Regulator to drive down electricity bills by up to nine per cent

Thousands of older Australians will find it more affordable to heat their home this winter, as a new price ceiling that’s set to deliver $36 million in household savings kicks in from July.

And yet they are the same cohort most likely to miss out on additional power bill savings.

More than 700,000 Australians will save up to $116 on their electricity, but the automatic price falls are far less than the lowest energy offers available on the market.

Savvy power users who shop around this winter can expect to see savings of between $340 and $557 than what you’ll find on the new Default Market Offer (DMO).

The gap between the best offer and the regulator-determined price continues to widen for most customers – apart from those who shop around.

The Australian Energy Regulator revealed its new DMO on Tuesday, crediting the price drop to the raft of renewable energy driving down wholesale costs for retailers.

Green energy has driven the driven the price of power down from between a 2.7 to 7.4 per cent price reduction in the DMO – which equates to savings of between $53 to $116 a year.

The DMO protects residents in New South Wales, South Australia and south east Queensland – who cannot negotiate their own contracts – from power bill blowouts.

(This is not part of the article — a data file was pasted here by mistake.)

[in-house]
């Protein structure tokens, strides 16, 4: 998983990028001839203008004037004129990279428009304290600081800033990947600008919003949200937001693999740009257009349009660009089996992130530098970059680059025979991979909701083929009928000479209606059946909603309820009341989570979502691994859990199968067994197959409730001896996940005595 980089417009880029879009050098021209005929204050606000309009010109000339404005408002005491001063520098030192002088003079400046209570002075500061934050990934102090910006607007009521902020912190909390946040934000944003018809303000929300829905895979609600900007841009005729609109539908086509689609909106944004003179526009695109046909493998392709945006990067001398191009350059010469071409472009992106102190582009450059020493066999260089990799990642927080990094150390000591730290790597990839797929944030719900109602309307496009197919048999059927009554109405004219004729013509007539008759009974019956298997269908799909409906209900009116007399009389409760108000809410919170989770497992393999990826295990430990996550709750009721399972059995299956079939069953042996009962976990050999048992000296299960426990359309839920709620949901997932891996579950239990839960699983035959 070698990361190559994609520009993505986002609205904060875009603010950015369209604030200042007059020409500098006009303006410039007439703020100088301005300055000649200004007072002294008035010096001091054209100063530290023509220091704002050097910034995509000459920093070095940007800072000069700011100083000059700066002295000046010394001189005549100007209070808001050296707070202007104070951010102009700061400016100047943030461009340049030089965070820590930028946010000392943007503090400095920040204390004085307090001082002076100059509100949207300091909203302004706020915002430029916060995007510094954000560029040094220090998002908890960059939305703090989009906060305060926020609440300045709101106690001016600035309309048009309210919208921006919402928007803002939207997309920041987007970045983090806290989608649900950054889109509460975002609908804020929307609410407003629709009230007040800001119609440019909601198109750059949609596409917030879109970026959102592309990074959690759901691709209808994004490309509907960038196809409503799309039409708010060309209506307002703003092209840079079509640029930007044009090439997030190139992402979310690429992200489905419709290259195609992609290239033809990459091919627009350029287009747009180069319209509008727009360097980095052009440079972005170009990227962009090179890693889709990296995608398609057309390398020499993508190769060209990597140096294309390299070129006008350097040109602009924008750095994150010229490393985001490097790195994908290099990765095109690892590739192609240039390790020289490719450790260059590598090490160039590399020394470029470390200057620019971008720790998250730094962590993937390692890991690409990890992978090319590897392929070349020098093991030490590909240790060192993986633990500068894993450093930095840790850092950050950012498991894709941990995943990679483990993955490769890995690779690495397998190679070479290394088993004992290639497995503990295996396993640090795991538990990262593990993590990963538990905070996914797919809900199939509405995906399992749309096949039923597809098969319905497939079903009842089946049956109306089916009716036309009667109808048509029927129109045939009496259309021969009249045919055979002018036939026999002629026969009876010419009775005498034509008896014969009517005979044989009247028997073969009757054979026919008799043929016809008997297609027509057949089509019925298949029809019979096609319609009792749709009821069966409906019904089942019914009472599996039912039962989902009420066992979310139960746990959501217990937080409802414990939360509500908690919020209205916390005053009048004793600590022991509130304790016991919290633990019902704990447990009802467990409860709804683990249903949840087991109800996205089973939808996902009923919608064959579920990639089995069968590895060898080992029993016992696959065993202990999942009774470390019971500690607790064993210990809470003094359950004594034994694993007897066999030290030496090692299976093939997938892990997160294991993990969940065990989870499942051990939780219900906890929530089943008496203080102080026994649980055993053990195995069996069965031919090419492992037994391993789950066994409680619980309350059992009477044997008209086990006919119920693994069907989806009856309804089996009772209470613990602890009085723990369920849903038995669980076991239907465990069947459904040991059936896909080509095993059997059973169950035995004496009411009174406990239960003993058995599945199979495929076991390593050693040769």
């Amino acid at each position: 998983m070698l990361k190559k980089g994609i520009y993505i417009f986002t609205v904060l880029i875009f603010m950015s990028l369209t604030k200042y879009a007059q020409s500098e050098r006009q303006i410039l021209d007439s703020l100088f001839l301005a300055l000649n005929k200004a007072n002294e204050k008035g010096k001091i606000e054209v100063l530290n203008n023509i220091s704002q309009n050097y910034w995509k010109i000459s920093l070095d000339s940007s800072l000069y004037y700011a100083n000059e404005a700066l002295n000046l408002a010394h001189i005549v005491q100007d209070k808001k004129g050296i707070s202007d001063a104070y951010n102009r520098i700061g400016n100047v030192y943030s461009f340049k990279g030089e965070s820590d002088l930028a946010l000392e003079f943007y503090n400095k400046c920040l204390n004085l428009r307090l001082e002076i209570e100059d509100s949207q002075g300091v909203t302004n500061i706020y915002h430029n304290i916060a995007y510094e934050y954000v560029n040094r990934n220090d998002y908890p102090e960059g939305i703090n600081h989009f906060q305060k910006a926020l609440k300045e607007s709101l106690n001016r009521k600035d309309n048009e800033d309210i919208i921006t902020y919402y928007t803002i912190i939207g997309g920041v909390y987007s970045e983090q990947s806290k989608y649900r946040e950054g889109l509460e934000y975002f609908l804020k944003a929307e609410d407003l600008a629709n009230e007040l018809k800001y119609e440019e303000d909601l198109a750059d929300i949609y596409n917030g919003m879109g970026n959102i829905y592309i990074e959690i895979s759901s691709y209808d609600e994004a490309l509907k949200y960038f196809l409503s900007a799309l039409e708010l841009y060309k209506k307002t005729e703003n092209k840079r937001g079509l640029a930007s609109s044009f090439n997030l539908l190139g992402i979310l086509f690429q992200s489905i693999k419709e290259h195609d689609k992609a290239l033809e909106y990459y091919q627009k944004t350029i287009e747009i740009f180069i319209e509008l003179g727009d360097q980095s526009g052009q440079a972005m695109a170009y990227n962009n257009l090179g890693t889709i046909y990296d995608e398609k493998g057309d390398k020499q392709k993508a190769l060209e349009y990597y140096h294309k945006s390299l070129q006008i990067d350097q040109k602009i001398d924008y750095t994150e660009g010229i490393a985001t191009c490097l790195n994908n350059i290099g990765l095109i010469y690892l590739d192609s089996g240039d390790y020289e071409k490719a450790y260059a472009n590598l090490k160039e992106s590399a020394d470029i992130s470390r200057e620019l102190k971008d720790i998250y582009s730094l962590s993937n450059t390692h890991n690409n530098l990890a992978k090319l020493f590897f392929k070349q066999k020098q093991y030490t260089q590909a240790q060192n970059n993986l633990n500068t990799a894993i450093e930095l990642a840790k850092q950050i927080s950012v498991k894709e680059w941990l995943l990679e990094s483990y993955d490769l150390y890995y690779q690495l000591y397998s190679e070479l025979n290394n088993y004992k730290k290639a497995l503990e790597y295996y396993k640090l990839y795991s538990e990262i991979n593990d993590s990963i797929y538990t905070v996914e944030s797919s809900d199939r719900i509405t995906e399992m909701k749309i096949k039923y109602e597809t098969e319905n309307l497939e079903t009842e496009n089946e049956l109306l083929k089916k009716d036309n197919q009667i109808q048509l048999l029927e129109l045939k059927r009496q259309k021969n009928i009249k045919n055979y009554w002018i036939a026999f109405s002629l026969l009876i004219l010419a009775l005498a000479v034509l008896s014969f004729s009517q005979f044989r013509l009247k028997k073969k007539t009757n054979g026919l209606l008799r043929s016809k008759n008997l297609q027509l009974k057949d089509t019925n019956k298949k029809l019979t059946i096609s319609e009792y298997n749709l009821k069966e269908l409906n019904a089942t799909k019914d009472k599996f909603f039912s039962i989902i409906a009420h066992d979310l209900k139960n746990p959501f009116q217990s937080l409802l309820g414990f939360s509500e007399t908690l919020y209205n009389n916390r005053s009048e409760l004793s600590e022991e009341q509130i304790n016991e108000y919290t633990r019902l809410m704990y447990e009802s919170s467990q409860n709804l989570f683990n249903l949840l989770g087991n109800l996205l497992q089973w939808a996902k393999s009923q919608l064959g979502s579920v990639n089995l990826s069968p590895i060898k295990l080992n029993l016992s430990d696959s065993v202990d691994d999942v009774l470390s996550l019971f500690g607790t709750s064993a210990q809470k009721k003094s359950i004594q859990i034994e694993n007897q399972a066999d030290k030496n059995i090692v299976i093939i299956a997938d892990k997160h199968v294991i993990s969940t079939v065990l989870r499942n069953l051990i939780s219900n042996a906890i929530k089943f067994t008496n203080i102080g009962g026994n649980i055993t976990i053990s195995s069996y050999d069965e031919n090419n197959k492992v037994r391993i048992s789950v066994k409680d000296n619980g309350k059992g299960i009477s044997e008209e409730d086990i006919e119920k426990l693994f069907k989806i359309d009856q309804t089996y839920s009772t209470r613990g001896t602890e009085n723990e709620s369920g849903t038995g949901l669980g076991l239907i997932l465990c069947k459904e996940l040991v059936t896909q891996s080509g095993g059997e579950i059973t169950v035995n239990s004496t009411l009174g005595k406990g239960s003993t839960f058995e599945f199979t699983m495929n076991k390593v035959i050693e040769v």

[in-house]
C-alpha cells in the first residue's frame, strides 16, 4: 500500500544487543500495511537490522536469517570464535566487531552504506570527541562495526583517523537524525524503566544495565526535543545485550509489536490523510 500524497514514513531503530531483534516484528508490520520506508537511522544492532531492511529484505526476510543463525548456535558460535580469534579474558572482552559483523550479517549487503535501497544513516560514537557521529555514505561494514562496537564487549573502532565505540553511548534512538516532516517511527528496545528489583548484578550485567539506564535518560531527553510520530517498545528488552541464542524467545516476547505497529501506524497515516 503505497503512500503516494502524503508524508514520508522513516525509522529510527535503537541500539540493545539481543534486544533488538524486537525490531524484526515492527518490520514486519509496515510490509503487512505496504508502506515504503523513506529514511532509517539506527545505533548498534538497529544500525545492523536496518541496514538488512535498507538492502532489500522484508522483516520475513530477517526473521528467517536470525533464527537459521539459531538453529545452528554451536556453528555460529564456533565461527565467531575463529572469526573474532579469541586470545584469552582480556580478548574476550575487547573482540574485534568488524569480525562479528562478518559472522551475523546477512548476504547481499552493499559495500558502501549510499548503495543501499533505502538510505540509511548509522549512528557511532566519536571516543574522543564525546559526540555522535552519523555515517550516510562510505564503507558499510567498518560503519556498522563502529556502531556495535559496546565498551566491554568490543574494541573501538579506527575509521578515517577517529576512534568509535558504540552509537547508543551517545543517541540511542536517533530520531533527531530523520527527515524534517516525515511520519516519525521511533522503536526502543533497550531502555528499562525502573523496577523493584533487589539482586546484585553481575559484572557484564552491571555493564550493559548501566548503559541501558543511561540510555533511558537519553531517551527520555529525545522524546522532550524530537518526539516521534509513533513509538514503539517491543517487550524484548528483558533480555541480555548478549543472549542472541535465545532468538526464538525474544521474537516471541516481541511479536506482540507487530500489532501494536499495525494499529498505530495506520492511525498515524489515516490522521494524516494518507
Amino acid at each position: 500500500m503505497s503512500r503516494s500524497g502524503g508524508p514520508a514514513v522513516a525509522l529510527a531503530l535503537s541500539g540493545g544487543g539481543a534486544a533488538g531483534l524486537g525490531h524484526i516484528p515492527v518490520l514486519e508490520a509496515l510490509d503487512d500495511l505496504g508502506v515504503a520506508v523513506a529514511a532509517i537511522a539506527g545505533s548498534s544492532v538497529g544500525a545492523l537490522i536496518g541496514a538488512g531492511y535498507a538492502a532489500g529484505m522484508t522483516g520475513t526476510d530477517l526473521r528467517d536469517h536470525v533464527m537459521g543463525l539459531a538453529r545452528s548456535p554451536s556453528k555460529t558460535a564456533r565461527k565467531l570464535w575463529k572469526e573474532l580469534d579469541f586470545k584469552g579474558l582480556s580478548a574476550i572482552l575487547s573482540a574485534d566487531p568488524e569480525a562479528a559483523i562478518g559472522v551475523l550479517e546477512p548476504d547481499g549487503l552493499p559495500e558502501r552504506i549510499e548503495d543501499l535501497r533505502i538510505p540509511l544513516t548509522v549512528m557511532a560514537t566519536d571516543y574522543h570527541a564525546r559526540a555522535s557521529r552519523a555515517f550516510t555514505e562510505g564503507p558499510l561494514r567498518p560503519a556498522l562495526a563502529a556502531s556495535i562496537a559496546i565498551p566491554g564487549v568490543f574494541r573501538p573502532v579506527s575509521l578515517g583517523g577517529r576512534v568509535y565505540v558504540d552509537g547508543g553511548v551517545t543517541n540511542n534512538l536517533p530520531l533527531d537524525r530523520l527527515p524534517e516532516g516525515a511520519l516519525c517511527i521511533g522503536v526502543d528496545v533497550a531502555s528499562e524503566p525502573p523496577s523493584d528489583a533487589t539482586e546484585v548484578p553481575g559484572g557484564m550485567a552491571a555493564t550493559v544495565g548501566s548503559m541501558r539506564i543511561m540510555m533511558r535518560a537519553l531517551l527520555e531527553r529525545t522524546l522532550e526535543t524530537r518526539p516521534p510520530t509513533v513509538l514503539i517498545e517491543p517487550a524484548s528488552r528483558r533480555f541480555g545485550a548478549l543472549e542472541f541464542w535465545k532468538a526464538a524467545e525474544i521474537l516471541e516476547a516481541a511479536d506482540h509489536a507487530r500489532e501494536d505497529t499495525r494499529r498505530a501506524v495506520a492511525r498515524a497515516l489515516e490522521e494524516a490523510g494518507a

While that may sound noble, the DMO has failed to keep pace with an average nine per cent fall in electricity prices across the market since winter last year.

Read more: How much you can save on electricity in your home state

More than one in 10 (11 per cent) households are missing out on bigger savings by staying on the DMO, which is sluggish to keep up with price reductions by around two years. This means your energy bills are based on outdated wholesale contract prices instead of the price retailers are currently paying.

“The safety net is providing less and less safety,” Andrew Harpham, director of Frontier Economics told The New Daily.

“[Other regulators] in the past have looked at the price today at which retailers can lock in electricity supply for next year … if they had done that prices would be lower still, and that’s why we’re seeing such a big gap between the best offer.”

The AER’s methodology is a “double-edged sword”, says Tony Wood, energy program director at the Grattan Institute, because consumers are denied access to price drops but can also be protected against price rises.

“Having something that moves relatively slowly isn’t itself a bad thing, but of course it does mean when you’ve got sharper decreases than [in the past], consumers aren’t seeing the full benefit,” says Mr Wood.

Mr Harpham figures that wholesale costs would remain low for a while.

“We don’t see wholesale prices going up any time soon. Almost all the state governments have aggressive policies to bring in new investment in renewables over the next decade,” says Mr Harpham.

While wholesale prices are falling fast there are much bigger savings to be made by utilising a comparison service to renegotiate a deal with providers, with the AER saying customers could save hundreds of dollars by moving to the best offer on the market – savings worth between $217 and $254 a year.